The unveiling of Android 4.3 was followed by the arrival of a new Support Library (revision 18). Besides adding new features to the v4 library, Google introduced a new compatibility element in v7, which aims to bring the ActionBar UI pattern to pre-Honeycomb platforms. Requires API level 7, aka Android 2.1 / Eclair.

By the way, there was already an existing solution for this case: Jake Warton’s ActionBarSherlock is widely used in apps, provides excellent features and easy usability; it might be a good idea to check it out if you’re not already familiar with it.

Usage is pretty easy (and a bit similar to ActionBarSherlock). The first step of course is importing the library (in Eclipse: as library project, in Android Studio / IntelliJ: both as module and jar dependency). Adding an ActionBar requires three steps per activity:

  • Extending your activity from the ActionBarActivity class
  • Setting activity theme to a supported theme like Theme.AppCompat, Theme.AppCompat.Light or Theme.AppCompat.Light.DarkActionbar (these can be found here)
  • Adding items in the onCreateOptionsMenu() method, supplied with a specific namespace

Sidenote: the ActionBarActivity is a FragmentActivity subclass, meaning it supports fragments on platforms prior Honeycomb, so you won’t lose fragment compatibility.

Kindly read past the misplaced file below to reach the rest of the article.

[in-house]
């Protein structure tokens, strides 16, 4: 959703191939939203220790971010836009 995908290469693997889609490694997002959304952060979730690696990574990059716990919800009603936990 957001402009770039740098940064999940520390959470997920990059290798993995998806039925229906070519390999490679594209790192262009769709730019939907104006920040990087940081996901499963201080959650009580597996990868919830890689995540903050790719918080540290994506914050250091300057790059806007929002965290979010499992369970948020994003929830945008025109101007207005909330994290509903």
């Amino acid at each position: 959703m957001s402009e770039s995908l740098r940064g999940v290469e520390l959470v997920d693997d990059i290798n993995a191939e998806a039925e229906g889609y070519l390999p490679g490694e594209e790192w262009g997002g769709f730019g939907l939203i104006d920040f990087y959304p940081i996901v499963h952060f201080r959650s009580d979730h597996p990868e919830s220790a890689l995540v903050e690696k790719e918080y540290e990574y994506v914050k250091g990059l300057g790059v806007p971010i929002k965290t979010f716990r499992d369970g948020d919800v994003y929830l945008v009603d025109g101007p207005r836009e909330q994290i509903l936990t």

A short example, with a menu resource file called menu.xml:

public class MainActivity extends ActionBarActivity {

    protected void onCreate(Bundle savedInstanceState) {
        // inflate the layout, etc...

    public boolean onCreateOptionsMenu(Menu menu) {
        MenuInflater inflater = getMenuInflater();
        inflater.inflate(, menu);
        return true;

You can access the ActionBar with the getSupportActionBar() method (instead of the getActionBar(), available in the Activity class from Android 3.0). Many customizing features are available, including split actionbars, actionitems, using a custom view/theme, navigating up with the app icon, using the ShareActionProvider etc. The official ActionBar guide was updated with support package specific content, you can find more info on the subject here.

Declaring the items is almost the same as using the regular ActionBar: by creating a menu resource and using a custom namespace prefix at every actionbar-related attribute. An example:

<?xml version="1.0" encoding="utf-8"?>
<menu xmlns:android=""
    <item android:id="@+id/menu_item_1"
          android:title="@string/menu_item_1" />

Here are a couple of screenshots using the ActionBarActivity on a device running Android 2.2 with different themes: Theme.AppCompat.Light and Theme.AppCompat.Light.DarkActionBar.